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ARS Home » Northeast Area » Boston, Massachusetts » Jean Mayer Human Nutrition Research Center On Aging » Research » Publications at this Location » Publication #354364

Research Project: Sarcopenia, Nutrition, and Physical Activity

Location: Jean Mayer Human Nutrition Research Center On Aging

Title: Dose of physical activity, physical functioning and disability risk in mobility-limited older adults: results from the LIFE study randomized trial

Author
item Fielding, Roger - Jean Mayer Human Nutrition Research Center On Aging At Tufts University
item Guralnik, Jack - University Of Maryland
item King, Abby - Stanford University
item Pahor, Marco - University Of Florida
item Mcdermott, Mary - Northwestern University
item Tudor-locke, Catrine - University Of Massachusetts
item Manini, Todd - University Of Florida
item Glynn, Nancy - University Of Pittsburgh
item Marsh, Anthony - Wake Forest University
item Axtell, Robert - Southern Connecticut State University
item Hsu, Fang-chi - Wake Forest University
item Rejeski, W. Jack - University Of Pittsburgh

Submitted to: PLoS One
Publication Type: Peer Reviewed Journal
Publication Acceptance Date: 7/10/2017
Publication Date: 8/18/2017
Citation: Fielding, R.A., Guralnik, J.M., King, A.C., Pahor, M., McDermott, M.M., Tudor-Locke, C., Manini, T.M., Glynn, N.W., Marsh, A.P., Axtell, R.S., Hsu, F., Rejeski, W. 2017. Dose of physical activity, physical functioning and disability risk in mobility-limited older adults: results from the LIFE study randomized trial. PLoS One. 12(8):e0182155. https://doi.org/10.1371/journal.pone.0182155.
DOI: https://doi.org/10.1371/journal.pone.0182155

Interpretive Summary: Understanding the minimal dose of physical activity required to achieve improvement in physical functioning and reductions in disability risk is necessary to inform public health recommendations. We examined the effect of physical activity dose on changes in physical functioning and the onset of major mobility disability using data from The Lifestyle Interventions and Independence for Elders (LIFE) Study. LIFE was a multicenter single masked randomized controlled study that enrolled participants in 2010 and 2011 and followed them for an average of 2.6 years. 1,635 sedentary men and women aged 70-89 years who had functional limitations were randomized to a structured moderate intensity walking, resistance, and flexibility exercise program or a health education program. Physical activity dose was assessed by 7-day accelerometry using a device worn at the waist and a questionnaire. Outcomes included walking performance and a composite measure of physical functioning. We observed a dose-dependent effect of physical activity on physical functioning and onset of major mobility disability. That is, the more activity a participant performed the greater their improvements in walking performance and score on the composite measure of physical functioning. Relatively small increases (> 48 minutes per week) in regular physical activity participation had significant and clinically meaningful effects on these outcomes.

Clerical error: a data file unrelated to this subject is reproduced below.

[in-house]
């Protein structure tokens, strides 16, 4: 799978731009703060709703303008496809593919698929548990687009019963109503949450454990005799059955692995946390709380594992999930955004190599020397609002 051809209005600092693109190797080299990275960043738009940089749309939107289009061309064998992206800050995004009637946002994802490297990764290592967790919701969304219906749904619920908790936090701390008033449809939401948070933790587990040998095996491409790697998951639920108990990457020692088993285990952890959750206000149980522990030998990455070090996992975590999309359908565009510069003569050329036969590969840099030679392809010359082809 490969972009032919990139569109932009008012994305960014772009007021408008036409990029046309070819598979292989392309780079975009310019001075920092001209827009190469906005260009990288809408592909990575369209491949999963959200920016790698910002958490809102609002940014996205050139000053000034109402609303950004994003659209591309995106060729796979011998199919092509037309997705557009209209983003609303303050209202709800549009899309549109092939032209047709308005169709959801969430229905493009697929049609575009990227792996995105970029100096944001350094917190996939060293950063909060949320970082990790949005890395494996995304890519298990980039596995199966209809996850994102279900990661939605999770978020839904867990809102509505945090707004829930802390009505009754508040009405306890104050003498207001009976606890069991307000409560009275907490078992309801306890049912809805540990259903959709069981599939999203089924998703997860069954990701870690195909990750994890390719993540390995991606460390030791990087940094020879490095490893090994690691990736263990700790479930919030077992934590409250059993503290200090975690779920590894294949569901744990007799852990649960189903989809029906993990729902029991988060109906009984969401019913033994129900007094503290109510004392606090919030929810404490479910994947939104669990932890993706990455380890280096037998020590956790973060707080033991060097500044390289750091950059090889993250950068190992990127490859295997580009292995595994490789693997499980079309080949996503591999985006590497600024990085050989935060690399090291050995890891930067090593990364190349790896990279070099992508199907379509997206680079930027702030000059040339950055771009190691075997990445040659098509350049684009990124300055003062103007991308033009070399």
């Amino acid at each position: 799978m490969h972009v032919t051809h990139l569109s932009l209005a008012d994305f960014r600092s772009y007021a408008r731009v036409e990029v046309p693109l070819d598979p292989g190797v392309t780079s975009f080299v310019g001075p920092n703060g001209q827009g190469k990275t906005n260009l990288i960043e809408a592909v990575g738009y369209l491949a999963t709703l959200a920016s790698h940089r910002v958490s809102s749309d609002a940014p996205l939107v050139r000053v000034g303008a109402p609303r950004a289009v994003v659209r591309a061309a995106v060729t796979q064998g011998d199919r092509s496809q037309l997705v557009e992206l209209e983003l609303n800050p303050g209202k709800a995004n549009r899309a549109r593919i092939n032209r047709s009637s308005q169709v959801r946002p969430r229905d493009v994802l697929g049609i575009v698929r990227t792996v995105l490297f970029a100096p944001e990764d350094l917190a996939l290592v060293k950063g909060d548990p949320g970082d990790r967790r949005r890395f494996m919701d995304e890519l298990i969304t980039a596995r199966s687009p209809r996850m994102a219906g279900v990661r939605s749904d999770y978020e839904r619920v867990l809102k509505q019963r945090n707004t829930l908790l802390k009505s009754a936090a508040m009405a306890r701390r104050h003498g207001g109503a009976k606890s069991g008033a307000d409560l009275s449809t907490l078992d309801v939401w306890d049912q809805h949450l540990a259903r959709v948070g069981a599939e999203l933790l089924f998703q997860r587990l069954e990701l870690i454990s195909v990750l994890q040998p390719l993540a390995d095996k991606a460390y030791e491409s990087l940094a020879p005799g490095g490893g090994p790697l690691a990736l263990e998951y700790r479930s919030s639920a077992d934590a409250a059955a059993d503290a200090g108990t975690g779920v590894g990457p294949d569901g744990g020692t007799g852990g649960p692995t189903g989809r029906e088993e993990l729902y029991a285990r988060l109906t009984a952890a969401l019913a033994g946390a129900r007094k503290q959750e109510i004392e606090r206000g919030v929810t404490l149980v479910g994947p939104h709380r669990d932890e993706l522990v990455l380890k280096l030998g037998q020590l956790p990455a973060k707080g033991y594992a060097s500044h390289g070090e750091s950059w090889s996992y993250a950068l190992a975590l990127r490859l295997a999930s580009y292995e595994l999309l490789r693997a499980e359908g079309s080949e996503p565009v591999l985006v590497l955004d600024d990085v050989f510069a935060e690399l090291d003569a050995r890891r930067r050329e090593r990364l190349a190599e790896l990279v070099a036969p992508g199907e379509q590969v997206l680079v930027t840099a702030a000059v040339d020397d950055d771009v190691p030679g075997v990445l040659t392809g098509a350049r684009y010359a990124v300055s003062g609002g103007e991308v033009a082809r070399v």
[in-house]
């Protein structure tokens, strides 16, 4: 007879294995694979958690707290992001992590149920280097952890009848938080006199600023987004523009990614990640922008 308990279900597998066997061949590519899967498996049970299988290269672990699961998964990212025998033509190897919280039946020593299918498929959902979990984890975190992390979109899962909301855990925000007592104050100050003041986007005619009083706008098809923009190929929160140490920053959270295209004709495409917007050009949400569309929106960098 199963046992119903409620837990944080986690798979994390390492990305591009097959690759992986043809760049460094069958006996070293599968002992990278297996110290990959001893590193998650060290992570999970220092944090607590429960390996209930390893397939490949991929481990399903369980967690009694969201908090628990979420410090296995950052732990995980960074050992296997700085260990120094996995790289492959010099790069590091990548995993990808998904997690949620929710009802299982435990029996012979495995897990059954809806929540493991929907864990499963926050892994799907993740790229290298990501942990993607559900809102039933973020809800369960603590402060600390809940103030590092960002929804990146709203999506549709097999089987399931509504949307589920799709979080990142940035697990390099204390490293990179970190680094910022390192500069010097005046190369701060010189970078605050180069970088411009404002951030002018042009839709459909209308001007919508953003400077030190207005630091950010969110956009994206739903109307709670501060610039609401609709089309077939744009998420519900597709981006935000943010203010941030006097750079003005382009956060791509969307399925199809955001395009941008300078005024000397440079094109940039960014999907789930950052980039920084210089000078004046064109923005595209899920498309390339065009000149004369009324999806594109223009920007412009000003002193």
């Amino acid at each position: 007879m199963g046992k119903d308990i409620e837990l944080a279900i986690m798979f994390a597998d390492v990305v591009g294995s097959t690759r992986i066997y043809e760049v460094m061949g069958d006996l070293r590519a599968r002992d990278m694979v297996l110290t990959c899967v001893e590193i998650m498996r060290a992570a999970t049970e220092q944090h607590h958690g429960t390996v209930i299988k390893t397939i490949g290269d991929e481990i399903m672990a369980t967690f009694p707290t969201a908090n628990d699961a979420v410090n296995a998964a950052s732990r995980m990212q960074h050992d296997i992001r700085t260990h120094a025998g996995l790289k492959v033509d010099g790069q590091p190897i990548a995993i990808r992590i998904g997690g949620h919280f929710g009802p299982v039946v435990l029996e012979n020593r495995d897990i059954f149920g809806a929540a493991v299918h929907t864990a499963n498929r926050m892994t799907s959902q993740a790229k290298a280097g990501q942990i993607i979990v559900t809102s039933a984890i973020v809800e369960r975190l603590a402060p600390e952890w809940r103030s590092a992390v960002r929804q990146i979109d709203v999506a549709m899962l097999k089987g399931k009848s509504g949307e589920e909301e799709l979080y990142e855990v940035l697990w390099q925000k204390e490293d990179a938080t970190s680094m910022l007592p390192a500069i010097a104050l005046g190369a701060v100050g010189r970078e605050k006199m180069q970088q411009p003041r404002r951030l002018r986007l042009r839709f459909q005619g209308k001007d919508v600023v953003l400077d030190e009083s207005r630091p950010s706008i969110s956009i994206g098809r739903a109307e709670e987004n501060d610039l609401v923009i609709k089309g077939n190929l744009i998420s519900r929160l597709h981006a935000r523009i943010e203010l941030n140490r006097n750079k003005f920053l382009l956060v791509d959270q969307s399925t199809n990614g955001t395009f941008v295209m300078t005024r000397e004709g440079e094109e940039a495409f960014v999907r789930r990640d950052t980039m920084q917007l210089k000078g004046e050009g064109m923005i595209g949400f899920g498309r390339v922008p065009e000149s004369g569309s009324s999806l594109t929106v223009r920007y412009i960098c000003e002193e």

Technical Abstract: Understanding the minimal dose of physical activity required to achieve improvement in physical functioning and reductions in disability risk is necessary to inform public health recommendations. To examine the effect of physical activity dose on changes in physical functioning and the onset of major mobility disability in The Lifestyle Interventions and Independence for Elders (LIFE) Study. We conducted a multicenter single masked randomized controlled trial that enrolled participants in 2010 and 2011 and followed them for an average of 2.6 years. 1,635 sedentary men and women aged 70-89 years who had functional limitations were randomized to a structured moderate intensity walking, resistance, and flexibility physical activity program or a health education program. Physical activity dose was assessed by 7-day accelerometry and self-report at baseline and 24 months. Outcomes included the 400 m walk gait speed, the Short Physical Performance Battery (SPPB), assessed at baseline, 6, 12, and 24 months, and onset of major mobility disability (objectively defined by loss of ability to walk 400 m in 15 min). When the physical activity arm or the entire sample were stratified by change in physical activity from baseline to 24 months, there was a dose-dependent increase in the change in gait speed and SPPB from baseline at 6, 12, and 24 months. In addition, the magnitude of change in physical activity over 24 months was related to the reduction in the onset of major mobility disability (overall P < 0.001) (highest versus the lowest quartile of physical activity change HR 0.23 ((95% CI:0.10-0.52) P = 0.001) in the physical activity arm. We observed a dose-dependent effect of objectively monitored physical activity on physical functioning and onset of major mobility disability. Relatively small increases (> 48 minutes per week) in regular physical activity participation had significant and clinically meaningful effects on these outcomes.